One of the most familiar players in the African elephant crisis of the last 20 years is CITES, shorthand for the Convention on International Trade in Endangered Species of Wild Fauna and Flora.
THE VOLCANO NYAMULAGIRA ERUPTED recently in Zaire's Virungas National Park, the lava flow stopping short of a forest inhabited by chimpanzees.
The volcano, active over the course of about six weeks, did not affect civil-war refugees camped near the park. The regular eruptions destroy forest and create a mosaic of forest habitats on the lava flows, according to the International Gorilla Conservation Program (IGCP), a project jointly managed by AWF, Fauna and Flora International and the World Wide Fund for Nature.
RINDERPEST, A DEADLY AND HIGHLY CONTAGIOUS disease that strikes cloven-hoofed animals, has infected cattle in a village near Tanzania's Ngorongoro crater, threatening not only more livestock but the abundant wildlife throughout the Serengeti ecosystem.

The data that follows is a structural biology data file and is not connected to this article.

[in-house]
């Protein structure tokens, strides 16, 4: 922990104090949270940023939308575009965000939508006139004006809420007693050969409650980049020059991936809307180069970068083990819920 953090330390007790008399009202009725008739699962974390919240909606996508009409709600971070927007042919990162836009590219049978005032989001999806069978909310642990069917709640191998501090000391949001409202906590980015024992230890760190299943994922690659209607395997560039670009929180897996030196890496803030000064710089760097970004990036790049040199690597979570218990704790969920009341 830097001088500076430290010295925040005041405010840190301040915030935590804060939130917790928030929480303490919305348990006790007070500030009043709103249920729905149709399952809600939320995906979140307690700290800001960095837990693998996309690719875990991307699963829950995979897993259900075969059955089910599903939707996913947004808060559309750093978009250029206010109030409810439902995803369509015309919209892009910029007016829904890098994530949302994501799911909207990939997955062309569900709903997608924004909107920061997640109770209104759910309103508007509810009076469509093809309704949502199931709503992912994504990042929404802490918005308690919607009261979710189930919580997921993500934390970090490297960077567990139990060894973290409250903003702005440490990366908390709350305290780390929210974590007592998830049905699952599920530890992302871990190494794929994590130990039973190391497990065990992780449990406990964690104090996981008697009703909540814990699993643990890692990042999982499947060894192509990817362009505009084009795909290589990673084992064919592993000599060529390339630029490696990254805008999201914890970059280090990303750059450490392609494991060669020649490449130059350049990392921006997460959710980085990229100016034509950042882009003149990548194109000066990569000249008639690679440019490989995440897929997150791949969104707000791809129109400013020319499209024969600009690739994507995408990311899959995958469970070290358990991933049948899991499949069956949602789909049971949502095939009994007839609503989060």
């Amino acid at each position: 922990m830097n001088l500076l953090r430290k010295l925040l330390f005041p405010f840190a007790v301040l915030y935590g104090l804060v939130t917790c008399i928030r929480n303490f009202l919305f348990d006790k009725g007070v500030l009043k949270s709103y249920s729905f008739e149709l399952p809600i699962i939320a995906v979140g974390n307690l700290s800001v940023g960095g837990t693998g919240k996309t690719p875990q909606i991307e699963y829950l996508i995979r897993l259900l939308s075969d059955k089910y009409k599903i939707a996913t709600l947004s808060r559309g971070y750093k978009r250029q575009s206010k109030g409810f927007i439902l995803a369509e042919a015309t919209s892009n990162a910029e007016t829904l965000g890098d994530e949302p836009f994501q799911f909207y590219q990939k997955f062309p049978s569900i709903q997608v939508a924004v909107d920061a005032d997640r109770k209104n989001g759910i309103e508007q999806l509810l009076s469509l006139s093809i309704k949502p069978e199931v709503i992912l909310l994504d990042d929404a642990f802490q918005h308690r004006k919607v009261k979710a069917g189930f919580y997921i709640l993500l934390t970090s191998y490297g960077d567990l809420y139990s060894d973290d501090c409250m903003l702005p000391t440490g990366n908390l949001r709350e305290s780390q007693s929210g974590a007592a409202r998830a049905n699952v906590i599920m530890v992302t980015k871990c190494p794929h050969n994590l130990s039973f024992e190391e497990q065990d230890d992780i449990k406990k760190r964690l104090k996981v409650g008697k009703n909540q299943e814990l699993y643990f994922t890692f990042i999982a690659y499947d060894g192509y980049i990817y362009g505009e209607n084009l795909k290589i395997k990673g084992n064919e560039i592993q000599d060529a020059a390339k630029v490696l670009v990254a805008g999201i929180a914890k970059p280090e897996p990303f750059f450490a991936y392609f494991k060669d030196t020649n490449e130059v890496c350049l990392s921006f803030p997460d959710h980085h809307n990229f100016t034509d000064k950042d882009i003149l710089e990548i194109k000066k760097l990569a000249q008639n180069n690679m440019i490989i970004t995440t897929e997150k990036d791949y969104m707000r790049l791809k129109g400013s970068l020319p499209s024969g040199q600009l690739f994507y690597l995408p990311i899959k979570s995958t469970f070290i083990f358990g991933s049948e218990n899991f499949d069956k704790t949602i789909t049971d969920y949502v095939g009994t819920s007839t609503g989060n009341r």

Elephants. Nature's great gift. Charismatic, mysterious, captivating. It's hard to imagine a world without them.
That distant admirers stand in unbridled awe of elephants is understandable. But those who share living space with these 6-ton animals that can flatten fences, destroy harvests and imperil children might be less enthusiastic. They might indeed wish the elephant lived somewhere else.
More than 100 Buffaloes were killed as the result of a raging bush fire that swept through Namibia's Mamili National Park in August.
The cause of the fire is unclear, according to the Ministry of Environment and Tourism. The blaze could have resulted from spontaneous combustion or have been ignited by sparks from cooking fires in a nearby village. During the dry season swamp grasses and the underlying layer of peat are highly susceptible to fire.